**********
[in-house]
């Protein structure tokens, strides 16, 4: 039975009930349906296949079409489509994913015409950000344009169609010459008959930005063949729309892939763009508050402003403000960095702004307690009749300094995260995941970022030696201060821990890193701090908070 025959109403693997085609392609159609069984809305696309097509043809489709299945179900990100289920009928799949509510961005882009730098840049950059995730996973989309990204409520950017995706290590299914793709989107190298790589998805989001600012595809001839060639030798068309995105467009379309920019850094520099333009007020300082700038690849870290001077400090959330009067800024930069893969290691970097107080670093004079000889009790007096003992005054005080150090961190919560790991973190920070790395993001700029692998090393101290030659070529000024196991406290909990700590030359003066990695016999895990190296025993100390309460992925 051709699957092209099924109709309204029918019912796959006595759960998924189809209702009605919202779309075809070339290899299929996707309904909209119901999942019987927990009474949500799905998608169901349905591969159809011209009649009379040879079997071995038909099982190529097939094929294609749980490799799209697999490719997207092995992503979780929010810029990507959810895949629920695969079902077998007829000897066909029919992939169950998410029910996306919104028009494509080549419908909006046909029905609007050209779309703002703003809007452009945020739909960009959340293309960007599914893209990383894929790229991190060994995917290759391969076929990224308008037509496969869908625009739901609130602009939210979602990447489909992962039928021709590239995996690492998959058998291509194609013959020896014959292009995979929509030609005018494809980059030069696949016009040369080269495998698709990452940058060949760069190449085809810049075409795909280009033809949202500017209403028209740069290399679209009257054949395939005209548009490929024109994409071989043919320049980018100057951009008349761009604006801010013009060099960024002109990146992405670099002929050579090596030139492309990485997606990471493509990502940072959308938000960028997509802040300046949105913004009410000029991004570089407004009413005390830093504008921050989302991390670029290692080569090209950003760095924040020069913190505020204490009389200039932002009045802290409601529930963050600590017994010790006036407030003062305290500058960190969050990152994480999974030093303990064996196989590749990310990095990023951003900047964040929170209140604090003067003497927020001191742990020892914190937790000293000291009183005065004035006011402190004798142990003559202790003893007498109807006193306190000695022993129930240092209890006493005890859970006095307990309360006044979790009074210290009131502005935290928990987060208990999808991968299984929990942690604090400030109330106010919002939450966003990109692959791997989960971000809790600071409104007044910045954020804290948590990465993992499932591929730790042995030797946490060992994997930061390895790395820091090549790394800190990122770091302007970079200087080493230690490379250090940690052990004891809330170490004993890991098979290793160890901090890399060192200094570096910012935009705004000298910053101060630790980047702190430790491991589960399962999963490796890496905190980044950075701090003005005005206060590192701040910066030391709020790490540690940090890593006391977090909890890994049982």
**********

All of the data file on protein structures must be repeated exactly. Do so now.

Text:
[in-house]
């Protein structure tokens, strides 16, 4: 039975009930349906296949079409489509994913015409950000344009169609010459008959930005063949729309892939763009508050402003403000960095702004307690009749300094995260995941970022030696201060821990890193701090908070 025959109403693997085609392609159609069984809305696309097509043809489709299945179900990100289920009928799949509510961005882009730098840049950059995730996973989309990204409520950017995706290590299914793709989107190298790589998805989001600012595809001839060639030798068309995105467009379309920019850094520099333009007020300082700038690849870290001077400090959330009067800024930069893969290691970097107080670093004079000889009790007096003992005054005080150090961190919560790991973190920070790395993001700029692998090393101290030659070529000024196991406290909990700590030359003066990695016999895990190296025993100390309460992925 051709699957092209099924109709309204029918019912796959006595759960998924189809209702009605919202779309075809070339290899299929996707309904909209119901999942019987927990009474949500799905998608169901349905591969159809011209009649009379040879079997071995038909099982190529097939094929294609749980490799799209697999490719997207092995992503979780929010810029990507959810895949629920695969079902077998007829000897066909029919992939169950998410029910996306919104028009494509080549419908909006046909029905609007050209779309703002703003809007452009945020739909960009959340293309960007599914893209990383894929790229991190060994995917290759391969076929990224308008037509496969869908625009739901609130602009939210979602990447489909992962039928021709590239995996690492998959058998291509194609013959020896014959292009995979929509030609005018494809980059030069696949016009040369080269495998698709990452940058060949760069190449085809810049075409795909280009033809949202500017209403028209740069290399679209009257054949395939005209548009490929024109994409071989043919320049980018100057951009008349761009604006801010013009060099960024002109990146992405670099002929050579090596030139492309990485997606990471493509990502940072959308938000960028997509802040300046949105913004009410000029991004570089407004009413005390830093504008921050989302991390670029290692080569090209950003760095924040020069913190505020204490009389200039932002009045802290409601529930963050600590017994010790006036407030003062305290500058960190969050990152994480999974030093303990064996196989590749990310990095990023951003900047964040929170209140604090003067003497927020001191742990020892914190937790000293000291009183005065004035006011402190004798142990003559202790003893007498109807006193306190000695022993129930240092209890006493005890859970006095307990309360006044979790009074210290009131502005935290928990987060208990999808991968299984929990942690604090400030109330106010919002939450966003990109692959791997989960971000809790600071409104007044910045954020804290948590990465993992499932591929730790042995030797946490060992994997930061390895790395820091090549790394800190990122770091302007970079200087080493230690490379250090940690052990004891809330170490004993890991098979290793160890901090890399060192200094570096910012935009705004000298910053101060630790980047702190430790491991589960399962999963490796890496905190980044950075701090003005005005206060590192701040910066030391709020790490540690940090890593006391977090909890890994049982």